February 2007

Grayson KentTed Mills Newsletter Leave a Comment


By: Ted Mills, Master Rosarian and Judge

Unless you live in tropical-type areas of the Country and never experience snow or icy conditions, there will come a time when arctic-type winds will prevail. For all others I recommend that you not be lulled to sleep by a few balmy days occurring in winter. Just as surely as mallard ducks migrate southward each year, the wintry winds will visit most areas with wrath. Global warming advocates will try to dispel this belief, but history tells us that we have always had a measure of frigid conditions with which to cope. We may escape snow (a virtue to rose gardens) but the howling cold winds will surely return.

Just as bears prepare for hibernation by devouring extra food, so must the wise rosarian ready rose plants for the icy conditions that will surely come. And if not already completed, now is the last call for insulation work to be performed. With most geographical areas having experienced at least two subfreezing temperatures already, it is imperative that winterizing be done.

Just how is winterizing accomplished? Which method is the simplest way to protect the plants? In mild-winter areas, usually a 12-inch mounding of clean top soil, covered with pine needles, applied around the bud union, is sufficient. Not only do pine needles provide extra insulation, they prevent the soil mound from eroding. Also, they allow water and air passage to the root system. These two items are essential to plant health, even in plant dormancy. This mounding action provides the rosarian with the simplest method of insulating rose plants. Additional winterizing can be accomplished by spraying the bushes with a product called Cloud Cover. This helps prevent damage caused by winter winds as it seals the entire bush with a protective coating.

Before any winter protection is applied, the crafty rosarian will spray the bushes with a product called Lime Sulfur. This will eradicate any disease spores that are lingering on the plants. Apply this product again just after major spring pruning is performed. Use of a highly refined oily product called Volck Oil, will control any insects that may be wintering over. The use of a hose-end sprayer works best. It allows a heavy drenching of the soil at the base of the plant where hidden leaves that have fallen may be harboring disease spores. The entire plant should be sprayed generously. Once the spraying is completed, winter protection can be applied or placed back if it has been temporarily removed to allow spraying.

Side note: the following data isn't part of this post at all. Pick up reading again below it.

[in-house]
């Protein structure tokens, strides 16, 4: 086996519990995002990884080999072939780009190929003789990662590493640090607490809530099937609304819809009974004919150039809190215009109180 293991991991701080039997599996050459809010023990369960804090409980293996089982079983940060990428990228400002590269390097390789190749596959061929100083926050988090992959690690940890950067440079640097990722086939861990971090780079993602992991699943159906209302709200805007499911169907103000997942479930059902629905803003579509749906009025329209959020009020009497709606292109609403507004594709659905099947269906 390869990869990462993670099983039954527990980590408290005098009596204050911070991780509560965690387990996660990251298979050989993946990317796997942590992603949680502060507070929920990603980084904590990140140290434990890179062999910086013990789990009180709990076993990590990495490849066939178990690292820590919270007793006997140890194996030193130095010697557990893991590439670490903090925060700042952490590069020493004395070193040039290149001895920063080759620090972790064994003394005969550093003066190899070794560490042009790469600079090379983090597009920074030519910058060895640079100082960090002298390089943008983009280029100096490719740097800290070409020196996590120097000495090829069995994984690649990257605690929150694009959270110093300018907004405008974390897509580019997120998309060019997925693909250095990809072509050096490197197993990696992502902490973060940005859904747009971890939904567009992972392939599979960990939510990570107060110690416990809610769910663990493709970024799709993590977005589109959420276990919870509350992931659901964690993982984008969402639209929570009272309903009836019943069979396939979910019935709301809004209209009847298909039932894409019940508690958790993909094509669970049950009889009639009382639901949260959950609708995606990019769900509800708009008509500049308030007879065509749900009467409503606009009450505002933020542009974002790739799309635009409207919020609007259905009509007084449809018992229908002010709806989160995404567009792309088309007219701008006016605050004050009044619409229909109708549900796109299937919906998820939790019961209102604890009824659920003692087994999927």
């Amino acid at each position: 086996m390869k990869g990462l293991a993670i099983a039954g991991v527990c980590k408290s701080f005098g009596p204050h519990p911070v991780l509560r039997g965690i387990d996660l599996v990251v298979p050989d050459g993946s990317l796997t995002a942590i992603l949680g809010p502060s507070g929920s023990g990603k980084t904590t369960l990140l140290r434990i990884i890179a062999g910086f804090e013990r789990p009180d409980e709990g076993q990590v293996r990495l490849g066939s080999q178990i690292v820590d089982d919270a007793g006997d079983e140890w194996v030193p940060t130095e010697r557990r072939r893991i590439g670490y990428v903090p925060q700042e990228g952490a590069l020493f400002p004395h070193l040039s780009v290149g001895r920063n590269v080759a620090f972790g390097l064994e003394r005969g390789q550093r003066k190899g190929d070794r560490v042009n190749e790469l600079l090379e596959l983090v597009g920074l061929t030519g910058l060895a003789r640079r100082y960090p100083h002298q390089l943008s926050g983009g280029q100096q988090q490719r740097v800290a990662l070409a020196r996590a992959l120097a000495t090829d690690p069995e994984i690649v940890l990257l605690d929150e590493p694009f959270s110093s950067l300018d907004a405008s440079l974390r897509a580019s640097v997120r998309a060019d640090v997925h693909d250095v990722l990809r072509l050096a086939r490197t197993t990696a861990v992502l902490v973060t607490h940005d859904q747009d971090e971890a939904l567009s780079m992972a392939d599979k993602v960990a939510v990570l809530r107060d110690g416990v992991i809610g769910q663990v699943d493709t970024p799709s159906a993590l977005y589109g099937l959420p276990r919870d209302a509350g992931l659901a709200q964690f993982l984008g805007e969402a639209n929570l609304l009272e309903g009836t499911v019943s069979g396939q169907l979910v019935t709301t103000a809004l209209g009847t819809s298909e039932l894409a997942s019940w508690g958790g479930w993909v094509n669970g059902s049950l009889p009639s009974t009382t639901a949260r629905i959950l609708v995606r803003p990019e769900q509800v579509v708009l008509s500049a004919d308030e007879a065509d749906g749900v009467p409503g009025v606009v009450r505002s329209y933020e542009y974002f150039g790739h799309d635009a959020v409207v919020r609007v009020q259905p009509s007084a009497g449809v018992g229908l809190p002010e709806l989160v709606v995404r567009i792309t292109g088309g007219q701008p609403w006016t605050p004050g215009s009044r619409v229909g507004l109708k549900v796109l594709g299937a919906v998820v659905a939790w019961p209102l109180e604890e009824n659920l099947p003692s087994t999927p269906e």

Once dormancy is prevalent, it is my recommendation that remaining leaves be stripped from the bush. There is debate among rosarians as to the wisdom of leaf removal. However, since the leaves have performed their work for the year, it makes for easier overall-care to remove them. In fact, their removal eliminates the possibility of disease laden leaves being strewn on the garden. A rose bed should always be hospital clean.

There are several other winter protection methods such as shredded leaves in collars, rose cones, Styrofoam boxes, etc. It depends on the harshness of the winter as to which material is used. In far northern areas the insulating procedure is more complex. Whichever method is used, it is imperative to proceed if two hard freezes (28 degrees F.) have occurred.

Some rosarians have questioned the various materials used for insulation. Several forms of mulch are advisable. However, it is my recommendation that hardwood mulch not be used. I have found that this type mulch often harbors harmful bacteria that can cause injury to the plants. The malady appears as parasitic or extraneous growth on the canes. One can view this condition on fallen oak trees that are decaying in forest areas.

As to my own rose garden, I use mushroom compost that is mixed with ground pine bark. This gives me adequate protection against the cold and furnishes a degree of fertilization as well. When spring arrives and all danger of frost and freeze is passed, I spread the mulch over the rose bed. A word of caution is advisable. Do not be too hasty in removal of winter protection. If it is raked away, leave it near the plant so that it can be hastily applied again. Remember- the weather man often makes mistakes in forecasting.

Once the rose bush indicates it is leaving dormancy, the rosarian must commence major pruning. If the removal of twiggy growth has been performed on a regular basis during the growing season, the rosarian’s pruning duty is lessened as to difficulty. The wise rosarian has already cropped the bushes to waist high, especially those that are extra tall. Leaving tall bushes to waft in the wind often loosens the root system, thereby making them vulnerable to injury.

Although I am not a weather prophet, for the past 84 winters it has been my lot to experience freezing weather. That is proof enough to me that balmy weather will not favor me year-long. Frigid weather will surely come. If I am wrong in my prediction I will confess that forecasting is not my expertise. However, don’t bet the farm on my being wrong. Be wise – go ahead and treat your bushes with protective insulating material.

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